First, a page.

As I said in my prior post, MarineTraffic is not a navigation quality tool. MarineTraffic uses a network of land-based stations manned by hobbyists at their homes. There can be blackout zones when the stations go down, and there can be time delays in their updates. When a vessel is moving 15 knots up the river, a delay of 4 minutes equates to a nautical mile. That's the difference between being able to tack across the channel and encountering a very uncomfortable situation.

I have confirmed this from side-by-side comparison of my real-time AIS reception with the MarineTraffic app on my phone.

MarineTraffic a nice novelty for looking up pictures and port history of boats, but do not use MarineTraffic for real time navigation!

SlowButSteady 11-16-2012 11:03 PM

Re: Caution: AIS Apps
I've noticed that my iPhone app often doesn't display all the targets on the MarineTraffic website, AND there are times when neither of them display tankers off El Segundo that I can see with my own eyes.

patrickbryant 11-16-2012 11:19 PM

Re: Caution: AIS Apps
Thank you, TakeFive. You are absolutely right. AIS received from is only intended for people who live on a coast to identify the boats that pass by their windows.

As a licensed Global Maritime Distress and Safety System Maintainer, it just drives me nuts that anyone would use an iPhone or Android on their boat - that's receiving AIS data from any Internet source - for traffic avoidance. It's like driving down the freeway while only looking in the rear view mirror.

I think it's a symptom of what I call the "mobile device cult" and it's bound to eventually lead to the same serious consequences as texting while driving.

mdbee 11-16-2012 11:37 PM

Re: Caution: AIS Apps
Just curious about " posted to the Internet by volunteers who have receivers located in fixed positions (often far from water)." I noticed AIS data showing in the Antarctic, are there volunteers there? It seems they would have better things to do than to be feeding data into the Internet. Curious how that works?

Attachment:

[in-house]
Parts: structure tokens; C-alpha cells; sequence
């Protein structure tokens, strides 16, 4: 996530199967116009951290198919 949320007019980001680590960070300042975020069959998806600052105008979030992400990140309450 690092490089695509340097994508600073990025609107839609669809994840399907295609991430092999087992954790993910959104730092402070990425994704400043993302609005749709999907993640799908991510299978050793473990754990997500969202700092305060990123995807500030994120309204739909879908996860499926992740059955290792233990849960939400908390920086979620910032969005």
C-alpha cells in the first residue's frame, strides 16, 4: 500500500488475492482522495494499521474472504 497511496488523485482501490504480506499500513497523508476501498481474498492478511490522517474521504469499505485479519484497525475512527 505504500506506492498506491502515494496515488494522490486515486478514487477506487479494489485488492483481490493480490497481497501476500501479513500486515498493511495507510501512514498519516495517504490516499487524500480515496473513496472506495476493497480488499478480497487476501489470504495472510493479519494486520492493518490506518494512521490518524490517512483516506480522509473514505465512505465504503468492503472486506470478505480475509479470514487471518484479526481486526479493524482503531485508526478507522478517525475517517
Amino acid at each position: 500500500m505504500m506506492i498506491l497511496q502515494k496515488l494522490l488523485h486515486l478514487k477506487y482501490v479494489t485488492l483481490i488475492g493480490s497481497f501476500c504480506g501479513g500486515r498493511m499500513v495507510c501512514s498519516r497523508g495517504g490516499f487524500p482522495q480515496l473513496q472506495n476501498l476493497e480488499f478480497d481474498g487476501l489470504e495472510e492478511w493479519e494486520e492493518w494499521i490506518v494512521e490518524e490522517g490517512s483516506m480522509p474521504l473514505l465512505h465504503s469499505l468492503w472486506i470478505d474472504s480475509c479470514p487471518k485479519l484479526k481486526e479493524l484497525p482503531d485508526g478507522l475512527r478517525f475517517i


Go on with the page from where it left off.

smackdaddy 11-16-2012 11:45 PM

Re: Caution: AIS Apps
78 Attachment(s)
The answer is simple pat...don't leave the dock bro. We're counting on you.

RobGallagher 11-16-2012 11:47 PM

Re: Caution: AIS Apps
OK, so I don't have radar and I avoid sailing in the fog. I do have an iphone. A couple of times a year it happens, the fog rolls in. I do check my phone to see what might be out there. I don't expect it to be 100% up to date or inclusive. At least I know what could be heading my way. I do take other precautions like keeping watch and sending out a securitae call.

It's sometimes accurate, though I don't expect it to be, and it's a whole lot better than nothing.

sww914 11-17-2012 12:01 AM

Re: Caution: AIS Apps
As we sailed from the OC to San Diego we passed an aircraft carrier anchored off of the Marine Base. The AIS said it was a Coast Guard buoy tender. I'm pretty damned sure it was an aircraft carrier, kinda hard to miss those things, especially when there's a swarm of helicopters around it and jet fighters flying over constantly.

smackdaddy 11-17-2012 12:06 AM

Re: Caution: AIS Apps
78 Attachment(s)
I'd say the buoy had nothing to worry about, sw.

TakeFive 11-17-2012 01:00 AM

Re: Caution: AIS Apps

Originally Posted by RobGallagher (Post 949529)
...It's sometimes accurate, though I don't expect it to be, and it's a whole lot better than nothing.

There are times when having no data is safer than having bad data.